If you agree a contract without face-to-face contact, this is known as 'distance selling'. If you supply goods or services in this way, you must give the consumer confirmation of this contract on a 'durable medium' (seefor a definition of durable medium).
If you haven't already given the consumer all of the information you're required to provide, as discussed in, on a durable medium, you must set it out in the confirmation of the contract. You must provide this confirmation within a reasonable time after the contract is made and, at the latest, at the time of delivery of the goods or before the start of any services carried out under the contract.
If the contract is for the sale of digital content and the consumer wants the supply to begin before the end of the cooling-off period, the confirmation of the contract must confirm that the consumer has asked for this. The consumer must also acknowledge that they'll lose their right to cancel the contract once the supply of digital content has started.
If you're concluding a distance contract with a consumer by phone, at the start of the phone call you must say who you are (or state the name of the person you're calling for) and the commercial purpose of the call.
If the distance contract is concluded electronically (e.g. online), you must ensure that you:
The ordering process must be set up in such a way that the consumer has to explicitly acknowledge that they're entering into an obligation to pay the seller. This will be achieved if the consumer clicks on a button with the words 'Order with obligation to pay', 'Pay now', or something similar. Unless the consumer makes this express acknowledgement, the consumer isn't bound by the contract and you won't be able to insist on payment.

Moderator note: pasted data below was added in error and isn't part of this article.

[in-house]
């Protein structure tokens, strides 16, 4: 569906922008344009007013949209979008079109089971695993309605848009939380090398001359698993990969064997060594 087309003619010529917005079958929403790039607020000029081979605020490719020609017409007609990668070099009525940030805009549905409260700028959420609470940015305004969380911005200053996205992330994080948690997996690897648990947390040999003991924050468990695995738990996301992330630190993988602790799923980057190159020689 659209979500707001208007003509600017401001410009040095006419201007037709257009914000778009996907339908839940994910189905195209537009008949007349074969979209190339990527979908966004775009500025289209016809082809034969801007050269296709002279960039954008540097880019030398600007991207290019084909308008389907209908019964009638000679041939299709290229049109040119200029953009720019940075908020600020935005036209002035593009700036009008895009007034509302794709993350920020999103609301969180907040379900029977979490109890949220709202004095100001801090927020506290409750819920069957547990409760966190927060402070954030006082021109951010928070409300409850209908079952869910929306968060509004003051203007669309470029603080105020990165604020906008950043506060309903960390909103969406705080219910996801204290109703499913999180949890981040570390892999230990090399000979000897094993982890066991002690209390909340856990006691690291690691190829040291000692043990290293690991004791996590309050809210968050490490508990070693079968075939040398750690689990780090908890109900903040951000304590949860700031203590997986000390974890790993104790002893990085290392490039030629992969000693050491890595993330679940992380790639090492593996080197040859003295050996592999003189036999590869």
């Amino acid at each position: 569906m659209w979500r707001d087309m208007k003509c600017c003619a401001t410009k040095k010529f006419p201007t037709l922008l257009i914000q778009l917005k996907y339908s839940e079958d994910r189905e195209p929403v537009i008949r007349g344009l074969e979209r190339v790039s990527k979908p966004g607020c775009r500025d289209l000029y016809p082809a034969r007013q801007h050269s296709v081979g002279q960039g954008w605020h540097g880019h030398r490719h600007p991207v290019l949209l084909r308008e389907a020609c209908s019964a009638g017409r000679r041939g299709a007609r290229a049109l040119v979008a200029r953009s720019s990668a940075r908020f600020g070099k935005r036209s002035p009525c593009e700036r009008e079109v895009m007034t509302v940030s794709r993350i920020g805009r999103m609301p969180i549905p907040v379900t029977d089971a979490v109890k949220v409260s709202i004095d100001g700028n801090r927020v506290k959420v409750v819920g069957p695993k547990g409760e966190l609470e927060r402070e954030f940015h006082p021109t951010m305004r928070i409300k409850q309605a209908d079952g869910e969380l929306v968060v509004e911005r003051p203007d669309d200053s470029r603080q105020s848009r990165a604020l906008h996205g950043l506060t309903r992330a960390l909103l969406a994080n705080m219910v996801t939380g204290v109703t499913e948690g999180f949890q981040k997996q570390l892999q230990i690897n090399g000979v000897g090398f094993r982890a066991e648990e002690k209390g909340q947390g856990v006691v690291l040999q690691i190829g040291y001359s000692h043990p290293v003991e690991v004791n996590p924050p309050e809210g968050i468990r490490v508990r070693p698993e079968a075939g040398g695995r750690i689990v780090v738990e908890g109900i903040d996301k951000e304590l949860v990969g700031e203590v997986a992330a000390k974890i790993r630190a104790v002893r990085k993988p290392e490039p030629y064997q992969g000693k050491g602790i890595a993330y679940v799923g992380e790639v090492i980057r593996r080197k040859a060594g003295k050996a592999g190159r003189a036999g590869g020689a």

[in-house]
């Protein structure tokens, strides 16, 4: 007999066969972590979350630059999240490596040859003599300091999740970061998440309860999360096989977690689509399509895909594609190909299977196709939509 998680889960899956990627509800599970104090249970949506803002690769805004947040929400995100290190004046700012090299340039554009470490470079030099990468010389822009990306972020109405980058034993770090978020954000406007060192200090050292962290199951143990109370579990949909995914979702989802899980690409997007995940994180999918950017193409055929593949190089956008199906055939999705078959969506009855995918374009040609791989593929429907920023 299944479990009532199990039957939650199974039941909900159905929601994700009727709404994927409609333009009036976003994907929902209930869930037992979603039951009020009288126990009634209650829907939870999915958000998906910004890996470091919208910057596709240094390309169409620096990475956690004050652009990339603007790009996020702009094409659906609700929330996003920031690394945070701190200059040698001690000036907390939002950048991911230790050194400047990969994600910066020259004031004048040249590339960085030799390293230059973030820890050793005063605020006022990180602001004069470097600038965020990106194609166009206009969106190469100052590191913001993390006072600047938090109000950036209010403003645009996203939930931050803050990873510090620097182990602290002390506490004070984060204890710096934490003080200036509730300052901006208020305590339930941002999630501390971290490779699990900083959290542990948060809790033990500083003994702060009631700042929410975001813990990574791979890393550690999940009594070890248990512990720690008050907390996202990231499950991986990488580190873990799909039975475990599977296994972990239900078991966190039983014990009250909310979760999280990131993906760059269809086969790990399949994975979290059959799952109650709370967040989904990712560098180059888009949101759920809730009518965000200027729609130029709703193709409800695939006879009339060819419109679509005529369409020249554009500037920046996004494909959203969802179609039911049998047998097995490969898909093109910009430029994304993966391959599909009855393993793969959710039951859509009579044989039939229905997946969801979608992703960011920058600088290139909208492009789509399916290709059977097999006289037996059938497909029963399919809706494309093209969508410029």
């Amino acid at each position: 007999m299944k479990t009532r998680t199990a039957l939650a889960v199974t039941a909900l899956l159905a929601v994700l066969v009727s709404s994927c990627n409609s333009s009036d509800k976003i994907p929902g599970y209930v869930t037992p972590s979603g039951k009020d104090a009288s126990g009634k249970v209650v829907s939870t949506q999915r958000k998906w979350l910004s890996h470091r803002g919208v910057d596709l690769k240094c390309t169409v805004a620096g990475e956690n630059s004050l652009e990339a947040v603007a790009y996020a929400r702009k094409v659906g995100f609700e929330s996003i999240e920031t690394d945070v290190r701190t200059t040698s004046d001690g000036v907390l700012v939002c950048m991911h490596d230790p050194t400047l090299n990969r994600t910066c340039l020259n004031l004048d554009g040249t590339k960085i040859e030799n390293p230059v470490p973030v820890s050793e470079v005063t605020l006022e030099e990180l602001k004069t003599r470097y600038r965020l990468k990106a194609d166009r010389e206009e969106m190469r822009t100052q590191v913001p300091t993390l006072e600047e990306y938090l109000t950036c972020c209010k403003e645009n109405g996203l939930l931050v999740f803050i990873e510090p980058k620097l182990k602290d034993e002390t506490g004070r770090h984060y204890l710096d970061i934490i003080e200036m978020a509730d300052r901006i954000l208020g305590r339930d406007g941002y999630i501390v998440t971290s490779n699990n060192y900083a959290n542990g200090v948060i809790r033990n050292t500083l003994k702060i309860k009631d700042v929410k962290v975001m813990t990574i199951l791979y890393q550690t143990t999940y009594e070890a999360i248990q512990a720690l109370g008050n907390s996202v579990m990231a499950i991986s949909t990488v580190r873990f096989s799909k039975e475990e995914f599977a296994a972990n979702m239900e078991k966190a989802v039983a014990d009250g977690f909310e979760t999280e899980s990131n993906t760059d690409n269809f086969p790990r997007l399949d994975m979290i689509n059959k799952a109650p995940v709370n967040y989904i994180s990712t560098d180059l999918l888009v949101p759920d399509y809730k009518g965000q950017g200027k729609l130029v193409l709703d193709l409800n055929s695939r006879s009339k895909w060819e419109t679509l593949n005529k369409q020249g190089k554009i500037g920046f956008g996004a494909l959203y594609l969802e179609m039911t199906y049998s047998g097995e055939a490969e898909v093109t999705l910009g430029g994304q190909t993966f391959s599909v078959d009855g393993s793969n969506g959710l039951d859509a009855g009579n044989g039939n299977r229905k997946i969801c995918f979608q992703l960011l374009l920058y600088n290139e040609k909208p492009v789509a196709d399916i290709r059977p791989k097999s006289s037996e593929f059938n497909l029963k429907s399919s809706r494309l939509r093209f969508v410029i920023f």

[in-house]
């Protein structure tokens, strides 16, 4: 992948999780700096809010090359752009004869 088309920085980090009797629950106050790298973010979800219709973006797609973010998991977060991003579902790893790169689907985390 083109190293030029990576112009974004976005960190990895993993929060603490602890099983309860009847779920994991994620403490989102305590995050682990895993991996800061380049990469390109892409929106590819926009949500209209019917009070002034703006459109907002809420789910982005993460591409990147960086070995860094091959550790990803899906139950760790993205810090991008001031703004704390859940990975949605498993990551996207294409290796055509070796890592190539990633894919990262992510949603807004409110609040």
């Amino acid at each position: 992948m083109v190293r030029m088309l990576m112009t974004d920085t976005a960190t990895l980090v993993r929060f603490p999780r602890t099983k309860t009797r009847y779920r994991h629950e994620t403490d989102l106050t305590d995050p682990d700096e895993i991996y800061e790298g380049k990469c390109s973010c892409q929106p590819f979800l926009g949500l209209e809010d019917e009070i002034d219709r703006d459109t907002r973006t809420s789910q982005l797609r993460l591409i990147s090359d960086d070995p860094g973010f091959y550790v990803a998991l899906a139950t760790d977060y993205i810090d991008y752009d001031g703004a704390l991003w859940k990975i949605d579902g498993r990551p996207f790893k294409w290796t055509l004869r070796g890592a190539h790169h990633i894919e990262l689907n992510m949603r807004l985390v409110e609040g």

Your website must state whether there are any delivery restrictions. It must also clearly state which means of payment you accept. This information must be given to the consumer at least by the beginning of the ordering process.
The Electronic Commerce (EC Directive) Regulations (EC regulations) also apply to sales concluded electronically. These regulations require you to also provide additional information in a way that is easily and permanently accessible, as discussed in. Under these regulations, if you're concluding a contract by electronic means other than by email, you must also:
You can agree a specific delivery date with the consumer. Unless you both agree otherwise, you must deliver the goods to the consumer within 30 days from the date the contract of sale was made. However, consumers can agree a different date for the goods or service to be delivered.
If you're unable to deliver the goods within the 30 days (or other agreed period), you should tell the consumer. The consumer can end the contract if they'd told you that the original date was essential, or if this was obvious in the circumstances. Alternatively, the consumer can give you extra time to deliver. If they give you extra time, and you still don't deliver within this extended period, the consumer can then end the contract.
If the consumer ends the contract, you must repay any money they paid you as soon as possible. The consumer might also be able to claim damages from you to compensate them from any loss they've suffered because of your failure to deliver the goods on time.
The risk of loss of or damage to the goods passes to the consumer when the goods are delivered to:
You wouldn't be liable for any loss or damage to the goods after that point.
If the consumer has asked you to use a carrier they've chosen (which isn't your usual carrier), risk passes to the consumer when you hand the goods to that carrier.
You can't charge the consumer more than the basic rate for telephone helplines in relation to the consumer's contract with you. If you do, you must pay the consumer the difference between the telephone rate charged and the basic rate.
If you send goods to a consumer without the consumer ordering them, the consumer doesn't have to pay for or return them. The consumer can treat them as an unconditional gift.